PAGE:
Further characteristics and details of this invention will emerge more clearly from the following description of a preferable form of manufacture, illustrated by way of example but not of limitation in the annexed drawings in which:
FIG. 1 shows the schematic front view of a gripper unit in accordance with the invention as a whole during lifting of a board
FIG. 2 shows a schematic view of the said unit in which the hooking of the printed circuit to the supports on the conveyor belt is illustrated
FIGS. 3 to 6 represent four schematic side views of the stages in which the circuit is picked up by the devices in question
With reference to the annexed figures, no. 1 indicates a conveyor belt designed to convey flexible circuits 2 into a kiln F, the said conveyor being fitted with drive parts 3 and a set of hooking supports 4, designed in such a way that the said circuits can be held back and made to advance inside the kiln while hanging, in order to be subjected to a firing process.
The device in accordance with the invention is used for loading and unloading printed circuits 2 onto supports 4 on the conveyor; as shown in FIGS. 1 and 2, the device basically consists of a pair of vertical uprights 5 and 6 to which sliders 7 are fitted.
Each of sliders 7, which can be moved in accordance with synchronised movements along its upright by drive parts such as pistons, recirculating-ball screws and the like, comprises a horizontal shaft 8 to which a rotating pneumatic piston 9 is fitted; the said piston supports a small shaft 10 coaxial with the previous shaft, allowing angular rotation, and the end of shaft 10 is fitted with a gripper part 11 represented by jaws or the like.
As shown in FIGS. 1 and 2, the jaws are situated side by side at a distance which slightly exceeds the width of supports 4, but does not exceed the minimum dimensions of printed circuit 2 which may be introduced into the kiln.
We will now briefly describe an example of the operation of the device in accordance with the invention.
A car 12 (FIG. 3) or other transport device conveys the printed circuits to the gripper device; at the start of the cycle, sliders 7 are completely lowered and jaws 11 are at the same level as the printed circuits and facing towards them.
The circuit is inserted into jaws 11 which grip it, following which sliders 7 are raised in such a way that jaws 11, which can rotate idle in one direction while they are pushed in the opposite direction by the action of the piston, adopt a vertical position as a result of the weight of the circuit (FIGS. 4-5).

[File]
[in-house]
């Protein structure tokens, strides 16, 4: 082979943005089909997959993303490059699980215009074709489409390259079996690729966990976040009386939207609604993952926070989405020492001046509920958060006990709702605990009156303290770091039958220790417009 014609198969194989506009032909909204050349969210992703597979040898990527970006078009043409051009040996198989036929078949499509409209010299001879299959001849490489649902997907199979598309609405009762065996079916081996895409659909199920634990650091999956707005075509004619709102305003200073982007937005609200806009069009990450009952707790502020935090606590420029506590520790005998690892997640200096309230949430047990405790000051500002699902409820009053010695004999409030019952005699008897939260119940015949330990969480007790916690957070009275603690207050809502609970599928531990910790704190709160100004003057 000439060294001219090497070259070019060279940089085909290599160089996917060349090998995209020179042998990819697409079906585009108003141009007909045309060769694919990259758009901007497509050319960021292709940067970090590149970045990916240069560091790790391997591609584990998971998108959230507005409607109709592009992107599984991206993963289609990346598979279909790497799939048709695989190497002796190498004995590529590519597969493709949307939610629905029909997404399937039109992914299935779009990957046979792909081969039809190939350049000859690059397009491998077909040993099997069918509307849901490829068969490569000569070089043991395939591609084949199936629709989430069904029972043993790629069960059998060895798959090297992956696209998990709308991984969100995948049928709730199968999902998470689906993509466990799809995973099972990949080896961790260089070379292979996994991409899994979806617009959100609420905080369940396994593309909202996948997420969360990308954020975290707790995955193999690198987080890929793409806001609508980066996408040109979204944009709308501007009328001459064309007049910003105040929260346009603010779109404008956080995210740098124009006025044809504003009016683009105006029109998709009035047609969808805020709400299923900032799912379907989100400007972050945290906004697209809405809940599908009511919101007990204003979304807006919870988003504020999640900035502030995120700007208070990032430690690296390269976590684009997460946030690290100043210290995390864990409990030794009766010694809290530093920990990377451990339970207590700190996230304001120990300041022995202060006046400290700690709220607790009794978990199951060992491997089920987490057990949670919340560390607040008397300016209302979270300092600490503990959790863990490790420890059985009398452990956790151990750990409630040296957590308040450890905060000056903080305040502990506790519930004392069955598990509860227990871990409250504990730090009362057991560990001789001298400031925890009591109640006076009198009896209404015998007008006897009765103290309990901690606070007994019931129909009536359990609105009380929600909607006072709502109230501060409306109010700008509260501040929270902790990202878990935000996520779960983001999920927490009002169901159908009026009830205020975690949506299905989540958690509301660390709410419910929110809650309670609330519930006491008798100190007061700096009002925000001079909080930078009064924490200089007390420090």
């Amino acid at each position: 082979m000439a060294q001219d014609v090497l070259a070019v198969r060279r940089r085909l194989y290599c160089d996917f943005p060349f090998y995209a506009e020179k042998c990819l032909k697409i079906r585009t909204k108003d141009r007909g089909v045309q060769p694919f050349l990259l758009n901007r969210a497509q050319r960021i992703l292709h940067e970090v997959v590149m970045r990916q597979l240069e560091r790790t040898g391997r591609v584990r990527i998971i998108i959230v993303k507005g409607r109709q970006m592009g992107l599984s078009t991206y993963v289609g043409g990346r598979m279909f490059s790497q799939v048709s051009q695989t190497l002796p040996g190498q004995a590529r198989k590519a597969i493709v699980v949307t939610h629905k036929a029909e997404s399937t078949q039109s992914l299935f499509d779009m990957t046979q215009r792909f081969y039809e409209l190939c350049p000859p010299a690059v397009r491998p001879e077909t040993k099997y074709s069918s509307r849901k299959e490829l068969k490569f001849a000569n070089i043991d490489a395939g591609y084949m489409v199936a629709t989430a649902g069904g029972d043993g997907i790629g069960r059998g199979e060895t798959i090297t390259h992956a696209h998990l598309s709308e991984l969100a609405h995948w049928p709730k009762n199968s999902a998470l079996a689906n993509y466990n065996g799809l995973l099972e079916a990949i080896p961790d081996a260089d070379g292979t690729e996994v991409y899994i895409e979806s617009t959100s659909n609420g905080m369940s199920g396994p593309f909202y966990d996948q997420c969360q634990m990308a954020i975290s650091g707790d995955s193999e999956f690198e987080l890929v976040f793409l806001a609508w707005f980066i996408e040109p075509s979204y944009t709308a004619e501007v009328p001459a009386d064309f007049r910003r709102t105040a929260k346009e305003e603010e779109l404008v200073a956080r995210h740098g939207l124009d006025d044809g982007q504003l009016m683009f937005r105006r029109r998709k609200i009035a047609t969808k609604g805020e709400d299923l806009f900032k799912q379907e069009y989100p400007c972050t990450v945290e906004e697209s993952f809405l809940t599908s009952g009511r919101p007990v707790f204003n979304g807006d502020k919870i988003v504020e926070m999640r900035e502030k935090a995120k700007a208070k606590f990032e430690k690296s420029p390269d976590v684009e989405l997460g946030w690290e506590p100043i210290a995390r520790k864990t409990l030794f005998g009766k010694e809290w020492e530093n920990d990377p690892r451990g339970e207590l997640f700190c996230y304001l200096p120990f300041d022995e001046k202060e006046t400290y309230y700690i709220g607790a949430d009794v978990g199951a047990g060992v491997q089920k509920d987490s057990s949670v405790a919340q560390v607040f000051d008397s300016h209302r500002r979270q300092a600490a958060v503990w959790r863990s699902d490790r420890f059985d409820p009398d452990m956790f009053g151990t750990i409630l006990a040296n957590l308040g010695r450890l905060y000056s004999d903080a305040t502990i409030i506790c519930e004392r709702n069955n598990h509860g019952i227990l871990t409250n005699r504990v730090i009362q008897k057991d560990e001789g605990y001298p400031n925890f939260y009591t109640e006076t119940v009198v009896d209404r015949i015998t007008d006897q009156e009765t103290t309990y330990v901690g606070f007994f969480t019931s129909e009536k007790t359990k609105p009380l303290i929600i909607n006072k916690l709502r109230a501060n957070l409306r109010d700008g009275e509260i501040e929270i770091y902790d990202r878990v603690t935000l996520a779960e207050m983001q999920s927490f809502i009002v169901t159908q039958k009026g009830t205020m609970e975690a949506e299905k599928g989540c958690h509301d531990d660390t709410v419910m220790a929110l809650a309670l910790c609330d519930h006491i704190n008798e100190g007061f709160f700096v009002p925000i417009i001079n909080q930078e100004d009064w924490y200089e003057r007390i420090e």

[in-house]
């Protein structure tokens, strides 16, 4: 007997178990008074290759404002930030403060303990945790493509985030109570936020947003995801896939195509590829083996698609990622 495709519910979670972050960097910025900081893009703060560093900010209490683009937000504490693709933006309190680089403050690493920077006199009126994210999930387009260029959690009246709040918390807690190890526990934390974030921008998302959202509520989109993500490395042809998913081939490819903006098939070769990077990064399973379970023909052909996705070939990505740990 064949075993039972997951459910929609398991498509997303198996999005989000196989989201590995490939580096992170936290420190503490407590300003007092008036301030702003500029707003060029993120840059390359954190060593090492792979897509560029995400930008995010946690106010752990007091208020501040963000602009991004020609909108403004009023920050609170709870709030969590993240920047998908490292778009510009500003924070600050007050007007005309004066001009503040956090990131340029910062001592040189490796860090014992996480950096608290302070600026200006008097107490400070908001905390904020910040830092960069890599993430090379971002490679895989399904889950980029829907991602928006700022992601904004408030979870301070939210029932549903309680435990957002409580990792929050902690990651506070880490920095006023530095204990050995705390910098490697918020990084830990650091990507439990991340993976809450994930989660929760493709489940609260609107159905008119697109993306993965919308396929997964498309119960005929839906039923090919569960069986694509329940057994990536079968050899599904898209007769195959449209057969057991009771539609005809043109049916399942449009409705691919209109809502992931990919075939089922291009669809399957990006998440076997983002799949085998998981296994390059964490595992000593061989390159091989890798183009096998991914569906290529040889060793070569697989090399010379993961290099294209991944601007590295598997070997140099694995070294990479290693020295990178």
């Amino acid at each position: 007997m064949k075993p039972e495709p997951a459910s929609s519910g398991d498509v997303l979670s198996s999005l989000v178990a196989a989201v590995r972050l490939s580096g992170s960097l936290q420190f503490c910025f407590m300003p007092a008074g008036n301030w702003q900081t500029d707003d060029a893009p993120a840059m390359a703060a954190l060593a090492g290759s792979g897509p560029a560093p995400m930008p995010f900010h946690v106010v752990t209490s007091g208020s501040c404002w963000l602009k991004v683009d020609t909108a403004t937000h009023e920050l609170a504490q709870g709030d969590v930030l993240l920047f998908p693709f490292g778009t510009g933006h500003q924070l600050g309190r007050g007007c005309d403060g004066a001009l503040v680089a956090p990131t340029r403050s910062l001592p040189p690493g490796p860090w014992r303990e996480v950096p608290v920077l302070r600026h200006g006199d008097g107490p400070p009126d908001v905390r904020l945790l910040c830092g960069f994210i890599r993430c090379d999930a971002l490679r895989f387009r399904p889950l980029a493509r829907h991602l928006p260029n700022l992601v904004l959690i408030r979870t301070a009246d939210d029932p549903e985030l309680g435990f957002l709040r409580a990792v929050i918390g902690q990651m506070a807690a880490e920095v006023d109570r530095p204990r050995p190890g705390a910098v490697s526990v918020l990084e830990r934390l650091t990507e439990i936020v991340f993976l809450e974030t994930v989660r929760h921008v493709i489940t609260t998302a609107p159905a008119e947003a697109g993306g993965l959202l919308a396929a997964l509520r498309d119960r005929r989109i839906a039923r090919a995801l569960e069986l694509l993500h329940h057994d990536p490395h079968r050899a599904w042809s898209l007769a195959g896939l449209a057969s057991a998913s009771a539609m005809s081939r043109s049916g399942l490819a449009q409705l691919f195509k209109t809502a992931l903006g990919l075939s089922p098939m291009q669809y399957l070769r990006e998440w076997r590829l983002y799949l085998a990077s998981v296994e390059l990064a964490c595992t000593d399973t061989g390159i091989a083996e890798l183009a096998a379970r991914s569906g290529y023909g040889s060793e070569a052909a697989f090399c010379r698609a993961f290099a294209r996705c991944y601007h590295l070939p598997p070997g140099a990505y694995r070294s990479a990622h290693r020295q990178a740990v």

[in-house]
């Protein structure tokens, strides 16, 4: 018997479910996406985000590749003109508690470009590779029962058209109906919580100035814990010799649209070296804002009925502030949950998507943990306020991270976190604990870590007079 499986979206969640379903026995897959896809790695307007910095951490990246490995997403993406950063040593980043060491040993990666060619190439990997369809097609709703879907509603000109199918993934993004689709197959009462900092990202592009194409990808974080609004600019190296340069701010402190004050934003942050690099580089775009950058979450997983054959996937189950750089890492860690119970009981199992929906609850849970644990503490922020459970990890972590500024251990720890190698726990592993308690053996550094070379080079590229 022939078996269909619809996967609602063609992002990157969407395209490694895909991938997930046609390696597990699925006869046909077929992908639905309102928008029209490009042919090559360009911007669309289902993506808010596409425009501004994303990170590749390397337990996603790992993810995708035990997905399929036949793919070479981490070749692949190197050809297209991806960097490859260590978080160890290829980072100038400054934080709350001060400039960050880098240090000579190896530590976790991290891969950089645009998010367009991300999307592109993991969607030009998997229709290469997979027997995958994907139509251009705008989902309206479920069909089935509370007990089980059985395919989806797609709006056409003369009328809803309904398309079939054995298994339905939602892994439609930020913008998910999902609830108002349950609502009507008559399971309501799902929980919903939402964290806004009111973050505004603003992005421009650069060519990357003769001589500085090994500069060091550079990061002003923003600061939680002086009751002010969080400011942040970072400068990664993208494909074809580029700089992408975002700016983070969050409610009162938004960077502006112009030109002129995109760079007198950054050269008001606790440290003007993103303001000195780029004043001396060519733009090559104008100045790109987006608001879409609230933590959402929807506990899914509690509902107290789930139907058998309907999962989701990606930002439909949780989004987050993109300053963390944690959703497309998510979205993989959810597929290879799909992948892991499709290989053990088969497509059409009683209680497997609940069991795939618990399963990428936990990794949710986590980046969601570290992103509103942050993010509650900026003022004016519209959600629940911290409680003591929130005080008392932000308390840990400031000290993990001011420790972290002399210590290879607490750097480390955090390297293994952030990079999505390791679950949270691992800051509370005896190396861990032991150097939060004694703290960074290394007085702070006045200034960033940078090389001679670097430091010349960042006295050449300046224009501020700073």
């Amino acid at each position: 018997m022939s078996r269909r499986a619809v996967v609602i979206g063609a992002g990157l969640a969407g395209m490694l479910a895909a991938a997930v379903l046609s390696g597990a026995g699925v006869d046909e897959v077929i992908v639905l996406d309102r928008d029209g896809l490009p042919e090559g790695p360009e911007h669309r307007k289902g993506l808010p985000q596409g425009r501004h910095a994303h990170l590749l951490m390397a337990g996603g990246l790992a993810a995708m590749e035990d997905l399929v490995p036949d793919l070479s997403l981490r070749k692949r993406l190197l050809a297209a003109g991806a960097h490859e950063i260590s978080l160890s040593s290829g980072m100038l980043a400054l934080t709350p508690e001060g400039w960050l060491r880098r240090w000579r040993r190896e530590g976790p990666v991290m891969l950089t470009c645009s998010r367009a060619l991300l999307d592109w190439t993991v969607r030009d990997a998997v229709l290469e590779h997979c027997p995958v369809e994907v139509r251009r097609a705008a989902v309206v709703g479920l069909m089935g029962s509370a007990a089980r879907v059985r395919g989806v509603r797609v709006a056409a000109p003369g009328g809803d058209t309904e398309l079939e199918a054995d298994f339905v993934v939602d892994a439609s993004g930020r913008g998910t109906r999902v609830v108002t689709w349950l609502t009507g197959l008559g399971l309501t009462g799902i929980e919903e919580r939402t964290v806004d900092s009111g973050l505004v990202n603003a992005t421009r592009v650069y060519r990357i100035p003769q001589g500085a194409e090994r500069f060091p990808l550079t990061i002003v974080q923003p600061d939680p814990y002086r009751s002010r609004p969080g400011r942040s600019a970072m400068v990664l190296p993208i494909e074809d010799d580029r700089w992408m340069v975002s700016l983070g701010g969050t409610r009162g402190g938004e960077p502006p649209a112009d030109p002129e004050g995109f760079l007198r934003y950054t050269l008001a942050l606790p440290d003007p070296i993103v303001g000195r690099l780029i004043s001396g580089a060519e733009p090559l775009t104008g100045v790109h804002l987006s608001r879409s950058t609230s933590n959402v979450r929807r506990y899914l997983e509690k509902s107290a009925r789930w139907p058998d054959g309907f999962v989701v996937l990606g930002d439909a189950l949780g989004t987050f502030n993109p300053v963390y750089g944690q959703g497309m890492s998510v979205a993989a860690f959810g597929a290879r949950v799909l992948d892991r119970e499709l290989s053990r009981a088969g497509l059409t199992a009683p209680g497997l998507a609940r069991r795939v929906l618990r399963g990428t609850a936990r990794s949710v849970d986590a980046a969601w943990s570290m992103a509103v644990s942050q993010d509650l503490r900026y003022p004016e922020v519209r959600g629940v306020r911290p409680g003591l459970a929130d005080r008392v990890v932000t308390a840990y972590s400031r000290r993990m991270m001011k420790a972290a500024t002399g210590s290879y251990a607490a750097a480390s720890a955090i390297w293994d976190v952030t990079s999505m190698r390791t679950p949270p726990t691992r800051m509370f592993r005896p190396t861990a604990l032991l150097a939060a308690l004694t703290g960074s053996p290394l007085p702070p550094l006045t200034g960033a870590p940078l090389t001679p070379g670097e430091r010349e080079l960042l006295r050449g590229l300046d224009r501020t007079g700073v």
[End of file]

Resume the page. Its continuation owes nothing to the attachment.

The raising of the two sliders 7 therefore involves upward movement of jaws 11 and of the corresponding circuit held by its front edge, so that when jaws 11 slide upwards as far as the sides of supports 4 on conveyor 1, which are designed to pick up circuit 2, the circuit is introduced into its support (FIG. 6).
At this point the jaws open, belt 1 advances by one step and brings the next support 4 into position, while jaws 11 are lowered to pick up the next circuit which has been loaded onto car 12 in the meantime.
As shown in FIG. 1, the distance between vertical uprights 5 and 6 is obviously calculated in such a way that it can laterally accept printed circuits 2 of any required dimensions, including those of larger width.
As will be seen, the system described makes it unnecessary to use expensive known optical control and monitoring devices, thus considerably reducing the manufacturing and running costs of the plant.
A preferred version of the system for handling printed circuits is described and illustrated, but a number of technically equivalent variations in the mechanical parts and components referred to are possible, and should be deemed to fall within the scope of this invention.
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|US3410387 *||Dec 12, 1966||Nov 12, 1968||C J Wennbergs Mek Verkst Ab||Apparatus for the handling of start sheets for electrolytic refinement of copper|
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|FR2622383A1||Title not available|
|Citing Patent||Filing date||Publication date||Applicant||Title|
|US6871847 *||Feb 1, 2002||Mar 29, 2005||Heidelberger Druckmaschinen Ag||Method of, and apparatus for, handling an exposure surface to be exposed, in particular, a printing plate|
|US20020100386 *||Feb 1, 2002||Aug 1, 2002||Gunnar Behrens||Method of, and apparatus for, handling an exposure surface to be exposed, in particular, a printing plate|
|U.S. Classification||414/155, 414/191, 271/85, 414/172, 271/306, 271/69, 198/409|
|Jan 3, 2005||FPAY||Fee payment|
Year of fee payment: 4
|Jan 19, 2009||REMI||Maintenance fee reminder mailed|
|Jul 10, 2009||LAPS||Lapse for failure to pay maintenance fees|
|Sep 1, 2009||FP||Expired due to failure to pay maintenance fee|
Effective date: 20090710